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Table of Contents
ORIGINAL ARTICLE
Year : 2022  |  Volume : 11  |  Issue : 3  |  Page : 81-85

Familial hypercholesterolemia within cardiology practice – single-center experience during 2-year period


1 Department of Cardiology, General Hospital “Prim. Dr. Abdulah Nakaš”; Department of Pharmacology, Sarajevo Medical School, Sarajevo School of Science and Technology, Sarajevo, Bosnia and Herzegovina
2 Department of Cardiology, General Hospital “Prim. Dr. Abdulah Nakaš”, Sarajevo, Bosnia and Herzegovina
3 Health Care Center, Sarajevo, Bosnia and Herzegovina
4 Clinic for Heart, Blood Vessel and Rheumatic Diseases, Clinical Center University of Sarajevo, Sarajevo, Bosnia and Herzegovina
5 Pediatric Clinic, Clinical Center University of Sarajevo, Sarajevo, Bosnia and Herzegovina
6 Department of Pharmacology, Sarajevo Medical School, Sarajevo School of Science and Technology, Sarajevo, Bosnia and Herzegovina
7 Cardiology, Private Polyclinic “Dr. Nabil”, Sarajevo, Bosnia and Herzegovina
8 Clinic for Radiology, Clinical Center University of Sarajevo, Sarajevo, Bosnia and Herzegovina
9 Clinic for Gynecology and Obstetrics, Clinical Center University of Sarajevo, Sarajevo, Bosnia and Herzegovina

Date of Submission03-May-2022
Date of Decision13-Jun-2022
Date of Acceptance19-Jul-2022
Date of Web Publication11-Oct-2022

Correspondence Address:
Prof. Edin Begic
Department of Cardiology, General Hospital “Prim. Dr. Abdulah Nakaš,” Sarajevo, Bosnia and Herzegovina, Kranjčevićeva 12, 71000 Sarajevo
Bosnia and Herzegovina
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Source of Support: None, Conflict of Interest: None


DOI: 10.4103/rcm.rcm_19_22

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  Abstract 


Background: Familial hypercholesterolemia (FH) is an inherited disorder characterized by significantly elevated levels of low-density lipoprotein (LDL) cholesterol and is usually diagnosed after the occurrence of major adverse cardiovascular event. Aim: The aim of this study was to evaluate FH existence, increase awareness of this disorder, and highlight the importance of early treatment which leads to a reduction of premature cardiovascular events and death. Methods: The research had a cross-sectional, descriptive, and analytical character, and included 6881 (n = 6881) patients who were hospitalized in the Clinic for Heart, Blood Vessel and Rheumatic Diseases, Clinical Center University of Sarajevo, Sarajevo, Bosnia and Herzegovina, in the period from January 2019 to January 2021. LDL values were analyzed, and all patients with LDL ≥4 mmol/L were included in the study. The Dutch Lipid Score was calculated for all patients, and the findings of invasive coronary angiography were taken into account in those patients for whom it was performed. Results: From 6881 patients, 74 patients had LDL ≥4 mmol/L. Possible FH (score: 3–5) was found in 25 patients, probable FH (score: 6–8) in 2 patients, while the diagnosis of definite FH was not made in any patient. A ST-elevation myocardial infarction was an indication for hospitalization in 44.60% (n = 33), hypertension in 14.87% (n = 11), and angina pectoris in 14.87% (n = 11) of patients. Patients under the age of 65 had higher Dutch Lipid Score compared to the patients above the age of 65, regardless of male or female. Correlational analysis indicated a significant positive relationship between Dutch Lipid Score and level of cholesterol (r =0.385; P < 0.01) and LDL (r = 0.401; P < 0.001). Statistically significant predictors in the explanation of FH were age (β = −0.45; P < 0.001) and LDL (β = 0.52; P < 0.001). Conclusion: LDL values and age are the main determinants of the FH existence, and the effect on LDL values should be imperative in clinical practice.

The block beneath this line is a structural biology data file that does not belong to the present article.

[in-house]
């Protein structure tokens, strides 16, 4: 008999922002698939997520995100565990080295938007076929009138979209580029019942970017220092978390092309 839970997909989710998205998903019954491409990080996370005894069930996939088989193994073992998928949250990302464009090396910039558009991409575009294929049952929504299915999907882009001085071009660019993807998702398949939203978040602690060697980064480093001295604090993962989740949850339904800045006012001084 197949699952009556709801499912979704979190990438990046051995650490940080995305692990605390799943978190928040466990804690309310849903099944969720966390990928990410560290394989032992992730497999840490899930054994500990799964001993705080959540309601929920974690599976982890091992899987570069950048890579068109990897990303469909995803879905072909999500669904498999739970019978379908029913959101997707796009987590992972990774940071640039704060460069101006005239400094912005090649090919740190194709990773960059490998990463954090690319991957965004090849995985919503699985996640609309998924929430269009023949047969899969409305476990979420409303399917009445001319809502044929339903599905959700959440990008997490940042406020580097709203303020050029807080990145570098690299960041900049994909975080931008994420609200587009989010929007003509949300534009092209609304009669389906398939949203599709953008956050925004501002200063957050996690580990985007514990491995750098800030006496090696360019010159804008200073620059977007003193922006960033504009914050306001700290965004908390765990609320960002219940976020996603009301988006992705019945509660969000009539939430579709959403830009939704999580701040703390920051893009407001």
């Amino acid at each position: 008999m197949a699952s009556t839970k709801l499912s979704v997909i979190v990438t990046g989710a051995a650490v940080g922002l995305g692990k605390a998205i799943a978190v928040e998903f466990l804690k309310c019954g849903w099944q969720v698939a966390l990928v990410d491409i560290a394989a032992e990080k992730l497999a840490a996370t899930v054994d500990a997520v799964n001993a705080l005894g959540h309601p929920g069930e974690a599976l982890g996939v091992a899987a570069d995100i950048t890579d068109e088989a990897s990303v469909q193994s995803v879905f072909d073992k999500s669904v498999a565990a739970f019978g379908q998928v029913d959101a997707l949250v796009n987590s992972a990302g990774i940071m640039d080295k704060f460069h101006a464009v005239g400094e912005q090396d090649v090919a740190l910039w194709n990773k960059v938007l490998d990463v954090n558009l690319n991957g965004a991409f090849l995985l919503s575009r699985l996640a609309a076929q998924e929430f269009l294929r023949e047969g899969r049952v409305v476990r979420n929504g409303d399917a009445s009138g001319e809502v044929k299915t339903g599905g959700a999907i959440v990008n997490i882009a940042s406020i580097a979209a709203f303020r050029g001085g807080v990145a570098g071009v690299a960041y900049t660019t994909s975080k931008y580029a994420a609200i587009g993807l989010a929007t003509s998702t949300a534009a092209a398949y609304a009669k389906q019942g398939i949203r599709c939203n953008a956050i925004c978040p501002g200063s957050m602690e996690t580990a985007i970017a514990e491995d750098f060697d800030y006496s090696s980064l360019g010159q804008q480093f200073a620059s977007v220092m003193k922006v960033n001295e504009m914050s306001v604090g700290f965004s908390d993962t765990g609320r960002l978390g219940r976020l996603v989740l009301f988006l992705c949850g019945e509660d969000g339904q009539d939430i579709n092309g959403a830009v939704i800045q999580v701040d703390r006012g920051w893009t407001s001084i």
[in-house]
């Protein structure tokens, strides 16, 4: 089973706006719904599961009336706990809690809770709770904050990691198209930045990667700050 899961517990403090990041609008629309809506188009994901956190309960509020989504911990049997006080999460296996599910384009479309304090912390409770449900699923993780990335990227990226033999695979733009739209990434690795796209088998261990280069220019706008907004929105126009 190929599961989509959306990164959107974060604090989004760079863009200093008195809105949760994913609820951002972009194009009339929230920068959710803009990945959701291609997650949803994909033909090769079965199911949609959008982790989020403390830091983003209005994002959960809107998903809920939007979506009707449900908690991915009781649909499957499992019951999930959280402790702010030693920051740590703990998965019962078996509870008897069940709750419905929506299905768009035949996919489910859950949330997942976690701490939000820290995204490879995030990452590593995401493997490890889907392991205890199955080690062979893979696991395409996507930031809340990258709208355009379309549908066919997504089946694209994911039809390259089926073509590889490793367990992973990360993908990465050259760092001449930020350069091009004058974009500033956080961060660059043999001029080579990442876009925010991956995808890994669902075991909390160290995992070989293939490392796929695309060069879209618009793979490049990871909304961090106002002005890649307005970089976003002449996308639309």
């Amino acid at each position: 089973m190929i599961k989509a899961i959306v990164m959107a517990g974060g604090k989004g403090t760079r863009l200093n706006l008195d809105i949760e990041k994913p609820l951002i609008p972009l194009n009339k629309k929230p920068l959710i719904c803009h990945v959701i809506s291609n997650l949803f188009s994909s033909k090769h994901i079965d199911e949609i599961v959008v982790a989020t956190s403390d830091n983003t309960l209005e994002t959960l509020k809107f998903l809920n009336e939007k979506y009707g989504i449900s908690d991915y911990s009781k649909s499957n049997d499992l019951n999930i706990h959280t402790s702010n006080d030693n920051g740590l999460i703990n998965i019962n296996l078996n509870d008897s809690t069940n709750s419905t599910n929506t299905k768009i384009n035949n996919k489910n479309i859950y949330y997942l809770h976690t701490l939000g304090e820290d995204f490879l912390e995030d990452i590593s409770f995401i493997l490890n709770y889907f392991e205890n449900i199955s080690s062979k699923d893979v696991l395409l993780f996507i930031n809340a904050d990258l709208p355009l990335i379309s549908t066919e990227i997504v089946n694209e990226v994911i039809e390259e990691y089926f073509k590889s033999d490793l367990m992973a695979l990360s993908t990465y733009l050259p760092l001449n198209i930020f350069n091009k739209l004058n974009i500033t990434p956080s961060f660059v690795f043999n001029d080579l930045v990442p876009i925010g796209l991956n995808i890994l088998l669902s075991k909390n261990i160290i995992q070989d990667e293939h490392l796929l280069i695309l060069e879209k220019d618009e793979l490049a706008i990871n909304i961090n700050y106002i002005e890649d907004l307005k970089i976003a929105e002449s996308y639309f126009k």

Keywords: Cardiovascular diseases, hyperlipoproteinemia Type II, lipoproteins


How to cite this article:
Begic E, Djozic A, Karavelic E, Zatric N, Sinancevic A, Dzubur A, Durak-Nalbantic A, Begic A, Begic N, Sahbaz A, Hasanagic E, Gogic E, Naser N, Zukic F, Medjedovic E, Iglica A, Halilcevic M, Begic Z. Familial hypercholesterolemia within cardiology practice – single-center experience during 2-year period. Res Cardiovasc Med 2022;11:81-5

How to cite this URL: